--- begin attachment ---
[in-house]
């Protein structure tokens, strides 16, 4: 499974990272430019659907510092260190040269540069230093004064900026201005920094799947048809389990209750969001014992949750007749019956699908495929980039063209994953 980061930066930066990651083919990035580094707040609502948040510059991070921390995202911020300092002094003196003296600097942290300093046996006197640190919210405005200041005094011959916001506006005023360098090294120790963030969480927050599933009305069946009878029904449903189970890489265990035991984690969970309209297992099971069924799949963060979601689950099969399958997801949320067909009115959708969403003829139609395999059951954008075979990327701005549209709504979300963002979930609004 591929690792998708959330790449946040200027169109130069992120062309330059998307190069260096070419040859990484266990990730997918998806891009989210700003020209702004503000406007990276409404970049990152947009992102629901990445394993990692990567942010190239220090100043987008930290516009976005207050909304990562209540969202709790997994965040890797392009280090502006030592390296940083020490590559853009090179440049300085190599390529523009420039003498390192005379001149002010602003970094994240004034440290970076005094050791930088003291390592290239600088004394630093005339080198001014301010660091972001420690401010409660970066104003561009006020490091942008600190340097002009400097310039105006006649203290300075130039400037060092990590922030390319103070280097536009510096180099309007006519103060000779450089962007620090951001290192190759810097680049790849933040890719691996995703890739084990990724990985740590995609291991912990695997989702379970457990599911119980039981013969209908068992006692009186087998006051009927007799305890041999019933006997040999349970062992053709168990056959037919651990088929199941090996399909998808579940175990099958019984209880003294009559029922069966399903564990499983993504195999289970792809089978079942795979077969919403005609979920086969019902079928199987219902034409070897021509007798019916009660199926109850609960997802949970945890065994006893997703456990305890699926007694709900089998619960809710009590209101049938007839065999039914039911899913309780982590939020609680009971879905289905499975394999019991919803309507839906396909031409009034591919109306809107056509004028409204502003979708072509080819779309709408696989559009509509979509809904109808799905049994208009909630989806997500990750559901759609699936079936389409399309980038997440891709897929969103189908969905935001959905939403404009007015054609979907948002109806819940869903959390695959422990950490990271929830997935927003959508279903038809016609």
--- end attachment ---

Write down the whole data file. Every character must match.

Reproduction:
[in-house]
């Protein structure tokens, strides 16, 4: 499974990272430019659907510092260190040269540069230093004064900026201005920094799947048809389990209750969001014992949750007749019956699908495929980039063209994953 980061930066930066990651083919990035580094707040609502948040510059991070921390995202911020300092002094003196003296600097942290300093046996006197640190919210405005200041005094011959916001506006005023360098090294120790963030969480927050599933009305069946009878029904449903189970890489265990035991984690969970309209297992099971069924799949963060979601689950099969399958997801949320067909009115959708969403003829139609395999059951954008075979990327701005549209709504979300963002979930609004 591929690792998708959330790449946040200027169109130069992120062309330059998307190069260096070419040859990484266990990730997918998806891009989210700003020209702004503000406007990276409404970049990152947009992102629901990445394993990692990567942010190239220090100043987008930290516009976005207050909304990562209540969202709790997994965040890797392009280090502006030592390296940083020490590559853009090179440049300085190599390529523009420039003498390192005379001149002010602003970094994240004034440290970076005094050791930088003291390592290239600088004394630093005339080198001014301010660091972001420690401010409660970066104003561009006020490091942008600190340097002009400097310039105006006649203290300075130039400037060092990590922030390319103070280097536009510096180099309007006519103060000779450089962007620090951001290192190759810097680049790849933040890719691996995703890739084990990724990985740590995609291991912990695997989702379970457990599911119980039981013969209908068992006692009186087998006051009927007799305890041999019933006997040999349970062992053709168990056959037919651990088929199941090996399909998808579940175990099958019984209880003294009559029922069966399903564990499983993504195999289970792809089978079942795979077969919403005609979920086969019902079928199987219902034409070897021509007798019916009660199926109850609960997802949970945890065994006893997703456990305890699926007694709900089998619960809710009590209101049938007839065999039914039911899913309780982590939020609680009971879905289905499975394999019991919803309507839906396909031409009034591919109306809107056509004028409204502003979708072509080819779309709408696989559009509509979509809904109808799905049994208009909630989806997500990750559901759609699936079936389409399309980038997440891709897929969103189908969905935001959905939403404009007015054609979907948002109806819940869903959390695959422990950490990271929830997935927003959508279903038809016609």